The WTO has ruled in favour of Hollywood in its fight to open up the Chinese market in a development that Motion Picture Association Of America chief Dan Glickman said would “even the playing field.”

The ruling follows a challenge brought in April 2007 by the US Trade Representative against Chinese monopolies on imports and distribution of American films on the mainland.

While WTO chiefs did not address China’s 20-film quota that remains in place, they struck down both the above sets of restrictions and said that China’s laws do not prevent opening the market to competition.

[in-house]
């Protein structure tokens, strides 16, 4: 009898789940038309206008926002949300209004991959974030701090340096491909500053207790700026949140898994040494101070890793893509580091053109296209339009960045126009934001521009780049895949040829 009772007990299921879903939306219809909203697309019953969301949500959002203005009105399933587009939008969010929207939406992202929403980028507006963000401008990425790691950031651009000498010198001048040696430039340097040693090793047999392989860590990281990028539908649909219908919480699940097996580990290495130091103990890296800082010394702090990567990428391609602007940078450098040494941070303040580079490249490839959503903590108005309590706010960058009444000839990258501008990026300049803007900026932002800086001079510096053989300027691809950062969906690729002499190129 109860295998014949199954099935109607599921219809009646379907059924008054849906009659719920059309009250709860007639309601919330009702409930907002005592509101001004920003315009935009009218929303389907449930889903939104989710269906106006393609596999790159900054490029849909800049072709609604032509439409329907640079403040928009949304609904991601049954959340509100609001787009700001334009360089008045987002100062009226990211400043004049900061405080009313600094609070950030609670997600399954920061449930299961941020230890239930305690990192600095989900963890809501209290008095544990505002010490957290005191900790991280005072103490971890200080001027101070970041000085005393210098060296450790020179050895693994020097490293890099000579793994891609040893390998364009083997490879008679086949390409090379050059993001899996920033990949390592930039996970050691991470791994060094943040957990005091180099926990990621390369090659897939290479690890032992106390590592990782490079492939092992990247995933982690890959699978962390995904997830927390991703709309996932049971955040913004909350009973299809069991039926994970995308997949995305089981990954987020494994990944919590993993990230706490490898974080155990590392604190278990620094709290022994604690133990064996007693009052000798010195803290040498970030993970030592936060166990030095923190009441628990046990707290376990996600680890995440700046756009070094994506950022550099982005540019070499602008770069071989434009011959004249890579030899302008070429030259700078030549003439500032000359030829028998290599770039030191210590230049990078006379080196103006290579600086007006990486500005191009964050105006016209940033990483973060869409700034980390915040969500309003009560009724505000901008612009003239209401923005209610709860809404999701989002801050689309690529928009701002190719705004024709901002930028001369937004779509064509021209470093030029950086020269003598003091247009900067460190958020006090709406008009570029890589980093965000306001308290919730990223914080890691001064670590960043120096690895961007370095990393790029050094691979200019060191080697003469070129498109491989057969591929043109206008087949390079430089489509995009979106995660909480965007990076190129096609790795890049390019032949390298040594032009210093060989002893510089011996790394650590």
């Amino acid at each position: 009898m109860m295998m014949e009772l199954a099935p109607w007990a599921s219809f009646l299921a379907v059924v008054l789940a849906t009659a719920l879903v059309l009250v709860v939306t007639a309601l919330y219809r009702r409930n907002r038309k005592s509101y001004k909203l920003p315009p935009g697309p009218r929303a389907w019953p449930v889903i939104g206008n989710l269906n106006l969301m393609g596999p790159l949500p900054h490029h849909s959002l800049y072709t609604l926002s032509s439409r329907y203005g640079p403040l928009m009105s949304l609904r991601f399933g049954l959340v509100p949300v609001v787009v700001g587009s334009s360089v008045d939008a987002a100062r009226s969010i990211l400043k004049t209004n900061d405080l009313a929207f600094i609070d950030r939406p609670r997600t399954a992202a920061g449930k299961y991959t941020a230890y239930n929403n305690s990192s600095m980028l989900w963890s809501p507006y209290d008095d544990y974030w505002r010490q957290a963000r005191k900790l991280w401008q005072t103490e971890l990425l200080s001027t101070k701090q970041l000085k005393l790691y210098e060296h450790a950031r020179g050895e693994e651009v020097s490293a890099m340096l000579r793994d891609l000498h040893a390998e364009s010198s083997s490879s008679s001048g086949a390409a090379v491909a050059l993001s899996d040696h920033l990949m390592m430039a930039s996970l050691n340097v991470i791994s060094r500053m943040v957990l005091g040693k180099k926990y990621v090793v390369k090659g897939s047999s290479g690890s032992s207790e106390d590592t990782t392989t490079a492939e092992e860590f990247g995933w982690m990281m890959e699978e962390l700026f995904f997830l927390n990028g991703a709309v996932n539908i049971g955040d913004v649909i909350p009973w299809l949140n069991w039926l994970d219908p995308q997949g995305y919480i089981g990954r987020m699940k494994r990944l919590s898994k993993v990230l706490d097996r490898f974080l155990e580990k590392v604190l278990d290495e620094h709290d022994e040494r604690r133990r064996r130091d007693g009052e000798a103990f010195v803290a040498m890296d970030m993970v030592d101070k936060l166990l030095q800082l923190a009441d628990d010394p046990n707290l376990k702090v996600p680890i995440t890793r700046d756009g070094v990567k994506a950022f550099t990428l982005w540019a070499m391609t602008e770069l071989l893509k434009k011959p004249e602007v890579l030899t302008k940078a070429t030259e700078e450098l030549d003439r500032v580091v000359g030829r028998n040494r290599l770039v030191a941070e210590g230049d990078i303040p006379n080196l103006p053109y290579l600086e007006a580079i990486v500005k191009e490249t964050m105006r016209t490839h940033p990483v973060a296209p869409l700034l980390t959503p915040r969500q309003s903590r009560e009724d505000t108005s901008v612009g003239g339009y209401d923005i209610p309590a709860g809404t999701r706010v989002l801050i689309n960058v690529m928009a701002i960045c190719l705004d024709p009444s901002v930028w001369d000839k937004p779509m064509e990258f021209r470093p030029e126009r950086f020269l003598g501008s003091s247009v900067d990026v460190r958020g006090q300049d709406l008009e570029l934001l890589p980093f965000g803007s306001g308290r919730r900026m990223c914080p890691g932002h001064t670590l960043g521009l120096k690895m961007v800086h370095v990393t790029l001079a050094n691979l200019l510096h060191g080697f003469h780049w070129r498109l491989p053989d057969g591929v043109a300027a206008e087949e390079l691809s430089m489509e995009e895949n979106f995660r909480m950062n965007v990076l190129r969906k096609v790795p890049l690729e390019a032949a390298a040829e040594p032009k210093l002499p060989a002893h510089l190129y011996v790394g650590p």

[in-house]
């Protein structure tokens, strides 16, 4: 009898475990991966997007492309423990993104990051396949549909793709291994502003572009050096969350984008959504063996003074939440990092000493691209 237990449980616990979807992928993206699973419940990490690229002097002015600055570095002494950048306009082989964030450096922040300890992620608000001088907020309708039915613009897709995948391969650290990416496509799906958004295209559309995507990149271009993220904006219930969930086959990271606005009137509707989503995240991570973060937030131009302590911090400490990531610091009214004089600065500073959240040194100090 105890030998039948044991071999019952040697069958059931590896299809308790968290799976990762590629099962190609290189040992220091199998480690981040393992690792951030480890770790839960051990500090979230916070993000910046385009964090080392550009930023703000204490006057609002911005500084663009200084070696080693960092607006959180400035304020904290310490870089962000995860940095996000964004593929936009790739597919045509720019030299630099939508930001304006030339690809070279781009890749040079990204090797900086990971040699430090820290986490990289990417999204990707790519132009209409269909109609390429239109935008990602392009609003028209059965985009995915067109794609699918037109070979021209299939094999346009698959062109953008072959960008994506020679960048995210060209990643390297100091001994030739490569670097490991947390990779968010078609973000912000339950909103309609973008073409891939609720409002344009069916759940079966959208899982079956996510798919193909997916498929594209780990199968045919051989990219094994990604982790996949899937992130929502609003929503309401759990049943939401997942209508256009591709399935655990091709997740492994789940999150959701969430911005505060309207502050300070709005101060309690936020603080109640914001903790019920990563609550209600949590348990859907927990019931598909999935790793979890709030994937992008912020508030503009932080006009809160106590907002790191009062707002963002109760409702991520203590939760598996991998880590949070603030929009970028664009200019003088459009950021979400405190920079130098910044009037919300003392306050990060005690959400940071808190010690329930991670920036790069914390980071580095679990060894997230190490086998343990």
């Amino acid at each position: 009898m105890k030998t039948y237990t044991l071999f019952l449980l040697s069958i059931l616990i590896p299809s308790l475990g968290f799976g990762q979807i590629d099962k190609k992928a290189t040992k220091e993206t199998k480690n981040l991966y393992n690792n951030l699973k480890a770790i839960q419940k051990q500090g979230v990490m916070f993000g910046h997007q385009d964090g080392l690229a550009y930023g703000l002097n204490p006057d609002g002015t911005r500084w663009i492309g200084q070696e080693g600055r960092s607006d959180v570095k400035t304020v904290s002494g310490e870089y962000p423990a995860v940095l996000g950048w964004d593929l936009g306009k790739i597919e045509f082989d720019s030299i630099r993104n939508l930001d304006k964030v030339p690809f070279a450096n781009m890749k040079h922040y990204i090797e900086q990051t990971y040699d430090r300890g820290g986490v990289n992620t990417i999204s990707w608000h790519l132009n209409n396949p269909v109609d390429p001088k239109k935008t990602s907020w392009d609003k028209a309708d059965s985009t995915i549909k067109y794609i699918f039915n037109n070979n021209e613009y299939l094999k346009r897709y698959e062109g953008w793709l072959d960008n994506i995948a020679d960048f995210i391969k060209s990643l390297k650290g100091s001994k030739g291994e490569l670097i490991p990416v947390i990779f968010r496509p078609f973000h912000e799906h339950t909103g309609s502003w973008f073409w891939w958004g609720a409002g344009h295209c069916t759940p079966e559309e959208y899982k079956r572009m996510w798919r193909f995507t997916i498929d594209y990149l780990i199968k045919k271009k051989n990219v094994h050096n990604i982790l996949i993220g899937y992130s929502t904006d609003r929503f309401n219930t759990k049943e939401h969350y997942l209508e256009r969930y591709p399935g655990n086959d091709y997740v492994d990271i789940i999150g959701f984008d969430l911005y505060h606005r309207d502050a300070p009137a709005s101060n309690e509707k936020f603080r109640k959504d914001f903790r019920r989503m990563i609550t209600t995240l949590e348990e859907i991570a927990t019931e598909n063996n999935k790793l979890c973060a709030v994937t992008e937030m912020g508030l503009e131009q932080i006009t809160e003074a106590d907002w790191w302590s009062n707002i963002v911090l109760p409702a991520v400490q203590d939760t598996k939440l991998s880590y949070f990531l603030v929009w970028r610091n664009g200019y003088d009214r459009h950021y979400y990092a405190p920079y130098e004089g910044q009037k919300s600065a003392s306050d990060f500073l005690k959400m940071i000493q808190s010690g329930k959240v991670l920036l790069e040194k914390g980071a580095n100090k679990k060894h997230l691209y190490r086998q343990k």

“The WTO decided in the US government’s favour on virtually every count, declaring some of China’s most difficult barriers to its entertainment market to be clear violations of international trade rules,” Glickman said. “The decision points a way forward that will begin to even the playing field in this important market.

“The Chinese system for distributing US films to Chinese audiences is among the most restrictive and burdensome in the world,” Glickman continued.

“After years of pressing the Chinese to ease these barriers it is potentially promising that the Chinese government has now, in its own words, indicated that a pathway does exist to ensure that US films are treated in a more even-handed manner and more in line with accepted commercial practices.”